Who are the gatekeepers?
The Digital Markets Act (DMA) establishes a set of narrowly defined objective criteria for qualifying a large online platform as a so-called “gatekeeper”. This allows the DMA to remain well targeted to the problem that it aims to tackle as regards large, systemic online platforms.
These criteria will be met if a company:
- has a strong economic position, significant impact on the internal market and is active in multiple EU countries
- has a strong intermediation position, meaning that it links a large user base to a large number of businesses
- has (or is about to have) an entrenched and durable position in the market, meaning that it is stable over time
What are the benefits of the Digital Markets Act?
What does this mean for gatekeepers?
The new rules will establish obligations for gatekeepers, “do’s” and “don’ts” they must comply with in their daily operations.
Examples of the “do’s” - Gatekeeper platforms will have to:
|allow third parties to inter-operate with the gatekeeper’s own services in certain specific situations|
|allow their business users to access the data that they generate in their use of the gatekeeper’s platform|
|provide companies advertising on their platform with the tools and information necessary for advertisers and publishers to carry out their own independent verification of their advertisements hosted by the gatekeeper|
|allow their business users to promote their offer and conclude contracts with their customers outside the gatekeeper’s platform|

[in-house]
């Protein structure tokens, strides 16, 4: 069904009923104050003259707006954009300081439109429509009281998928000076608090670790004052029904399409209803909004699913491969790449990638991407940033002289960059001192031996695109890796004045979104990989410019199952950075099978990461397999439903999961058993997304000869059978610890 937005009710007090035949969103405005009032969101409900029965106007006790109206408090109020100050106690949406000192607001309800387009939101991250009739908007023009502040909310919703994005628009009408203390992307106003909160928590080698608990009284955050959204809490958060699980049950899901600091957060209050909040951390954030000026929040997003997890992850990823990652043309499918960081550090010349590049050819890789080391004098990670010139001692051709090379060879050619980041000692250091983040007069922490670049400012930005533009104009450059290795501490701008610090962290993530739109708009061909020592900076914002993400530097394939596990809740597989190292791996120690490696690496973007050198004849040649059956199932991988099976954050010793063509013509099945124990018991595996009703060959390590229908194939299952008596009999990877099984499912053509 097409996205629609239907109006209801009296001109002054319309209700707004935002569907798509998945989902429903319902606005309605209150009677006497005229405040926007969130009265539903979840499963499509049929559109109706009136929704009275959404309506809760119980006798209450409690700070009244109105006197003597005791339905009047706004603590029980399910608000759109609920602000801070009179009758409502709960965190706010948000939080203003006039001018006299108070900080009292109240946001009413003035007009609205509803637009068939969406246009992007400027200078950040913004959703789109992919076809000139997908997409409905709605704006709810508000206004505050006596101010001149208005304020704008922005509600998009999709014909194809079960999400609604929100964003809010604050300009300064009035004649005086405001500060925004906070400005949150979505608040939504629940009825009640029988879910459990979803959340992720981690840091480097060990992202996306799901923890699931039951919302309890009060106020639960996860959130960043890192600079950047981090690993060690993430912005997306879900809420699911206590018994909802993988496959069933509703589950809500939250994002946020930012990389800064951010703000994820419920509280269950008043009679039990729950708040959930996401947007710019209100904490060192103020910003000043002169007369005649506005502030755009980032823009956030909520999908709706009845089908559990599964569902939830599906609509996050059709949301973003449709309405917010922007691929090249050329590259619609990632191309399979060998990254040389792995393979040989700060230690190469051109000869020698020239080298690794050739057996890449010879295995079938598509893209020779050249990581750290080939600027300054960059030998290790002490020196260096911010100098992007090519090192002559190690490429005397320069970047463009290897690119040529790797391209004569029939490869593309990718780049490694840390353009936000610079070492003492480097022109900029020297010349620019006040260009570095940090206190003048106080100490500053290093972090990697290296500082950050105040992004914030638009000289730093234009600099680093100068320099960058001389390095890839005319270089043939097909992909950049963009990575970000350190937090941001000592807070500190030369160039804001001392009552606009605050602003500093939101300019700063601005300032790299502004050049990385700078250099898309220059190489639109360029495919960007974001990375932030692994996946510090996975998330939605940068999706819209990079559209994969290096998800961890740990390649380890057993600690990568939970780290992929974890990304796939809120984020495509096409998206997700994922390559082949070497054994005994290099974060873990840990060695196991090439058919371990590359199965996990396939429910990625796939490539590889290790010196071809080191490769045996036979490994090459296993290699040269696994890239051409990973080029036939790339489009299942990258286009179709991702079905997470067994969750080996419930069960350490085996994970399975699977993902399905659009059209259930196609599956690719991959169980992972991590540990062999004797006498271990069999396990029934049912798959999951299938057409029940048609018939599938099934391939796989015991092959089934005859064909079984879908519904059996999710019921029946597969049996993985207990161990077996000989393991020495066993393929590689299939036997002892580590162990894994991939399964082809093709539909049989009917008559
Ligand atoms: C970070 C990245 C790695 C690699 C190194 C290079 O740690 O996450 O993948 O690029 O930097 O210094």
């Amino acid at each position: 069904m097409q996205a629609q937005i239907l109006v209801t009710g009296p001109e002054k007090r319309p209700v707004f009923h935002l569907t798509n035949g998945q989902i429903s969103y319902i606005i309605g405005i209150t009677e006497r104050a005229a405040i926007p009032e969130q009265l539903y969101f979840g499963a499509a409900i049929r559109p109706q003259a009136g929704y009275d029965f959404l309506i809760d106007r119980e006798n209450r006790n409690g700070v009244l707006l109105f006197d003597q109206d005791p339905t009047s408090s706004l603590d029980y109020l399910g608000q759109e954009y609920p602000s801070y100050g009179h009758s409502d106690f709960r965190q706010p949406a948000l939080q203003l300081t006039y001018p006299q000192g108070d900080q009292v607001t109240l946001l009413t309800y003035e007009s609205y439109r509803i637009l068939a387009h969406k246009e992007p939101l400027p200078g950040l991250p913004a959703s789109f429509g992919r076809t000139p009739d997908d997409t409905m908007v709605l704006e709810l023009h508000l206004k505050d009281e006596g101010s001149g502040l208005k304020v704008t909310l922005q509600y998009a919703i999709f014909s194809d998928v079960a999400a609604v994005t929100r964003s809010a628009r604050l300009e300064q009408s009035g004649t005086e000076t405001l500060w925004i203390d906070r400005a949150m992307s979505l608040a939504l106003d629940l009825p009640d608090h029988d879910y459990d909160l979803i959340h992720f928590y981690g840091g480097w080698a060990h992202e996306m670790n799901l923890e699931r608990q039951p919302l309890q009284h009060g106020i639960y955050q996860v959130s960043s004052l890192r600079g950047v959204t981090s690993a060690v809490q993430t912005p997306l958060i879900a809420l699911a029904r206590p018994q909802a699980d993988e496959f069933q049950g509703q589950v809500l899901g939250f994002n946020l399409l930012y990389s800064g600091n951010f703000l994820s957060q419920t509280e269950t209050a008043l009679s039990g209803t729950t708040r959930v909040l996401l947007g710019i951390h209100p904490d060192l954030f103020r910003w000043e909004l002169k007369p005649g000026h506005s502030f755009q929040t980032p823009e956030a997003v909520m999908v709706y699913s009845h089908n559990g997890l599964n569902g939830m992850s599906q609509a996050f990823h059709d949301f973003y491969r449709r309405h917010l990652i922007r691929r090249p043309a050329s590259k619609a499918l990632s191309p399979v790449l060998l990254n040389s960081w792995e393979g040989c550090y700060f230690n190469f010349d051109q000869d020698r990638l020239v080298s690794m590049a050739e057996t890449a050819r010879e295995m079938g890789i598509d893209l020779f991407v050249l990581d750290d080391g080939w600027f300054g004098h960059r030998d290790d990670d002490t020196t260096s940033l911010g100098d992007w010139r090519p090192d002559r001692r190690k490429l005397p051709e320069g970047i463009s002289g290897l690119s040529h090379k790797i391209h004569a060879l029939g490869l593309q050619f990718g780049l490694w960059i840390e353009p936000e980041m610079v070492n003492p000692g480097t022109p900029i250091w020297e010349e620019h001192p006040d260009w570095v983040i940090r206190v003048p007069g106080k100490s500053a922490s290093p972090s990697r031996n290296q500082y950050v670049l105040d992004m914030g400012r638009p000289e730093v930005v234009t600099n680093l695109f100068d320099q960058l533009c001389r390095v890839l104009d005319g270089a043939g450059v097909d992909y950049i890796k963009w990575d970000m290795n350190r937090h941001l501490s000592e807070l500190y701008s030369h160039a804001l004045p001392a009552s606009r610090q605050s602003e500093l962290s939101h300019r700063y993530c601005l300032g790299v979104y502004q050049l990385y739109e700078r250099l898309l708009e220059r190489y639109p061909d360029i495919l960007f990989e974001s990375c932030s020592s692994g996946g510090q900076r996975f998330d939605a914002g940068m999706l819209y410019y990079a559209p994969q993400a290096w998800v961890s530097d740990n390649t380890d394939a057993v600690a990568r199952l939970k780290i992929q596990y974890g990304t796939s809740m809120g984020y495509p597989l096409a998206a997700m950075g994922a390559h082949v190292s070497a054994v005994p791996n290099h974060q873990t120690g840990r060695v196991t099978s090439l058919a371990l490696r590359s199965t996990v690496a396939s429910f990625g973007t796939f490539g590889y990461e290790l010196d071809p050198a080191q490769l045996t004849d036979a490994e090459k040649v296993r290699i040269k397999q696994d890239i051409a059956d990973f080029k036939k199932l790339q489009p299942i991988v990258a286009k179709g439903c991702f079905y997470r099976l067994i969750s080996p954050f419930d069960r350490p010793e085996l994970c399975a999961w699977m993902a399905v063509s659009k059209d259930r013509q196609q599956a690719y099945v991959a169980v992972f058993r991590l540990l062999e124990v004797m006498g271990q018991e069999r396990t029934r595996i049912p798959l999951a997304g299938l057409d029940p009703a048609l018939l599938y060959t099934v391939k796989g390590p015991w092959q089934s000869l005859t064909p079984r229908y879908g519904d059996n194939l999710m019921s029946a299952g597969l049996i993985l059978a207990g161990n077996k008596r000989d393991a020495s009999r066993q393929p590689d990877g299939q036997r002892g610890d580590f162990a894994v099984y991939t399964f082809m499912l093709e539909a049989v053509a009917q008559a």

Example of the “don’ts” - Gatekeeper platforms may no longer:
|treat services and products offered by the gatekeeper itself more favourably in ranking than similar services or products offered by third parties on the gatekeeper's platform|
|prevent consumers from linking up to businesses outside their platforms|
|prevent users from un-installing any pre-installed software or app if they wish so|
How will the Commission ensure that the tool keeps up with the fast evolving digital sector?
To ensure that the new gatekeeper rules keep up with the fast pace of digital markets, the Commission will carry out market investigations. These will allow the Commission to:
- qualify companies as gatekeepers
- update dynamically the obligations for gatekeepers when necessary
- design remedies to tackle systematic infringements of the Digital Markets Act rules
What will be the consequences of non-compliance?
|Fines of up to 10% of the company’s total worldwide annual turnover||Periodic penalty payments of up to 5% of the average daily turnover||In case of systematic infringements of the DMA obligations by gatekeepers, additional remedies may be imposed on the gatekeepers after a market investigation. Such remedies will need to be proportionate to the offence committed. If necessary and as a last resort option, non-financial remedies can be imposed. These can include behavioural and structural remedies, e.g. the divestiture of (parts of) a business.|
New rules in a nutshell
What are the next steps?
The European Parliament and Member States will discuss the Commission’s proposal according the ordinary legislative procedure. Once adopted, the Act will be directly applicable across the EU.